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Beliefs

Christ's Chapel Is Thoroughly Evangelical

We believe that the solution to all the problems of the human race are ultimately found in Jesus Christ, and we want others to know this. The root problem of spiritual brokenness is what the Bible calls sin. Sin has impacted every facet of every human being, affecting us profoundly. Sin blinds us to our own self-absorption and leads us to blame others' faults for our problems. It also blinds us to our need for God, and inclines us to mistrust Him. We are prone to try to build our own system of personal ethics and righteousness. This is a dead end. (See Romans 3:10-12)

The Bible teaches that this fallen condition passed down to us from our first parents could not be overcome by any of our human efforts. We were doomed to be trapped in essential fruitlessness and ultimately death, in spite of our efforts to entertain ourselves along the way. The amazing image of God in which we had been originally made had been permanently effaced, and we were without hope, whether we knew it or not.

Because of His goodness, mercy and love, God sent us a solution in the person of His Son, Jesus Christ. Christ came to teach us that God does not grade on the curve. Since we could not come to Him, He came to us. Jesus walked among us, loved us, taught us, thoroughly understood us, and lived the perfect life that was impossible for us to live. When He had fulfilled all of God's righteous requirements, He paid the price for our sins once for all through His death on the cross, purchasing for those who believe, total forgiveness and eternal life. (See Ephesians 2:1-10)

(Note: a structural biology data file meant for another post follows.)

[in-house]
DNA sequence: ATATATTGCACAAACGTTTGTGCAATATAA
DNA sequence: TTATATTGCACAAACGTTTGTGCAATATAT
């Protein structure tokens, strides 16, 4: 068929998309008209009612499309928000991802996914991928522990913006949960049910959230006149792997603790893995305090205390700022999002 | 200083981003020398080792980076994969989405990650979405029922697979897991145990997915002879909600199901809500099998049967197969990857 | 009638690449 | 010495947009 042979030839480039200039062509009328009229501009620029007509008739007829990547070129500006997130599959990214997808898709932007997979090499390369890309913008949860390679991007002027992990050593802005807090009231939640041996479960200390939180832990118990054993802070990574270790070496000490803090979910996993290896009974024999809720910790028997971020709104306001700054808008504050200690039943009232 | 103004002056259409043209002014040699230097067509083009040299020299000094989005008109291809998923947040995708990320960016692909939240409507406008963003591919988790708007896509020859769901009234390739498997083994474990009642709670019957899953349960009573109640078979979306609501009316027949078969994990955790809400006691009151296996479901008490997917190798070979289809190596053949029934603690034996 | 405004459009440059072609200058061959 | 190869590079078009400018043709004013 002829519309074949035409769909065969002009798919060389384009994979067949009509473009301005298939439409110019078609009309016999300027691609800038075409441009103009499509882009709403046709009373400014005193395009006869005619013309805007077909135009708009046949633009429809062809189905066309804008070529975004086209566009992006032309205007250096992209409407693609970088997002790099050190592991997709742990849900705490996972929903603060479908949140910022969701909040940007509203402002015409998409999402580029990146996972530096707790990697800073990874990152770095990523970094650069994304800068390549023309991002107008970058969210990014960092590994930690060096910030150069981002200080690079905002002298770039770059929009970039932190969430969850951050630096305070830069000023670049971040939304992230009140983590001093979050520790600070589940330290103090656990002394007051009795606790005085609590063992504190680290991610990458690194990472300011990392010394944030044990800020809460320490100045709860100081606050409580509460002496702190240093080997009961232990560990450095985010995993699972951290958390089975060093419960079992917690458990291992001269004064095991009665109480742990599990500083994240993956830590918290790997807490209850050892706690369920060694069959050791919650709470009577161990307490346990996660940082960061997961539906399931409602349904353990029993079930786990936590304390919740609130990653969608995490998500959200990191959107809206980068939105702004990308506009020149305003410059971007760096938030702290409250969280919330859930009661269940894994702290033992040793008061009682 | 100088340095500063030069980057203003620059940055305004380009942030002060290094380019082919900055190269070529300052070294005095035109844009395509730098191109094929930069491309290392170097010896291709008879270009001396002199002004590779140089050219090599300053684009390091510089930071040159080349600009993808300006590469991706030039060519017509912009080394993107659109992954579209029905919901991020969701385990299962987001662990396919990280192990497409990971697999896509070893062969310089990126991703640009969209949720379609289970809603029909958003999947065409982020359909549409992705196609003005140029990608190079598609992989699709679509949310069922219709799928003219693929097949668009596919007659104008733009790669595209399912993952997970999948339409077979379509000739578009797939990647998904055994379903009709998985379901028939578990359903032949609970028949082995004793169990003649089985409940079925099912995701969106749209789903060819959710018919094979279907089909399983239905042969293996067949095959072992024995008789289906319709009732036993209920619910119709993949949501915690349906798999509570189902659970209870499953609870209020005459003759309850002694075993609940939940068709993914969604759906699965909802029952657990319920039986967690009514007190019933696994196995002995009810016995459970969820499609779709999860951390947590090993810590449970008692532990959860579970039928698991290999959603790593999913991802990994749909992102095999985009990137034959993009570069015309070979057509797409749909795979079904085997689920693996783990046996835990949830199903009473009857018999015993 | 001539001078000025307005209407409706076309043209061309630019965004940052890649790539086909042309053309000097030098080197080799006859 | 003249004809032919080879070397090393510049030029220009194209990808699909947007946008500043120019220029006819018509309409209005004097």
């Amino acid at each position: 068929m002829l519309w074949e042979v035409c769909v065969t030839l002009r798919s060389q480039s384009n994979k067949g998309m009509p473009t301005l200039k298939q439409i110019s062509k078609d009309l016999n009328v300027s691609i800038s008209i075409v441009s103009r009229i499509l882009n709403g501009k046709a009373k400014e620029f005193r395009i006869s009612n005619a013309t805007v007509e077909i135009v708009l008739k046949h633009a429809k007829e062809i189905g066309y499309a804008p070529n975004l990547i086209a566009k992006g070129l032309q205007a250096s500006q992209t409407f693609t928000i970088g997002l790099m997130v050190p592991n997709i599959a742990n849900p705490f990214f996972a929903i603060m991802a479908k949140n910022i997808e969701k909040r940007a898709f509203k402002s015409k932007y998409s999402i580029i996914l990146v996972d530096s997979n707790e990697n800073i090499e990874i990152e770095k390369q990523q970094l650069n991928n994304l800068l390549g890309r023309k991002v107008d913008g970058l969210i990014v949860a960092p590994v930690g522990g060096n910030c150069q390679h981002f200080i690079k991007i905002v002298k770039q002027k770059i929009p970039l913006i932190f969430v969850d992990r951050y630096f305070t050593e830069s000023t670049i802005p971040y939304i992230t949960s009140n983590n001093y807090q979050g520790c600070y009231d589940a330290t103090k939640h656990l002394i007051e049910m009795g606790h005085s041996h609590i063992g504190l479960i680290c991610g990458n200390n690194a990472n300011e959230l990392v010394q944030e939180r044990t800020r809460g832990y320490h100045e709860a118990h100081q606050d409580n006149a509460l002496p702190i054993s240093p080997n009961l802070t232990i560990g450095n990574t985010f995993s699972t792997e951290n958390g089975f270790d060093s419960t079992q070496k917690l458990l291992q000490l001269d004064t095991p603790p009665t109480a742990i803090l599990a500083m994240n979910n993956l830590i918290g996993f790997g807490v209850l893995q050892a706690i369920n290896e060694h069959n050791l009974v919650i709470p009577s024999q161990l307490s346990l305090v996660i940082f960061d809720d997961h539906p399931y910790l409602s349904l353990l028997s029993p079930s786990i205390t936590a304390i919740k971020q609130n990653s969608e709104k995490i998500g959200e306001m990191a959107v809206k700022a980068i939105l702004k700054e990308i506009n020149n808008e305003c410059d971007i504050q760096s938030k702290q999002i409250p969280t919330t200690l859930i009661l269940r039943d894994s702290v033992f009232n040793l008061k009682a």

Then, to demonstrate that He was more than a martyr, but was indeed truly God in the flesh, He rose from death and later returned to heaven, from which He sent the Holy Spirit, through Whom He lives in the souls of those he has given spiritual life. (See Acts 2:22-24, Acts 1:8)

Once a person has become a child of God, a wonderful and challenging adventure begins. God empowers the will of the believer to make right choices. He enables the mind to learn and understand greater truth. He enlightens the spirit to hunger and thirst for growth in righteousness and intimacy with God. He begins the life long process of making each believer into the likeness of His Son. (See Philippians 1:6, Romans 8:28-29)

People who have been changed in this way have a message to share with those around them. The message of God's love and forgiveness has the power to change individuals, families, and the cultures in which they live. God calls us to make this message known to all who will listen. (See Matthew 28:18-20)

Christ's Chapel Is Joyously Biblical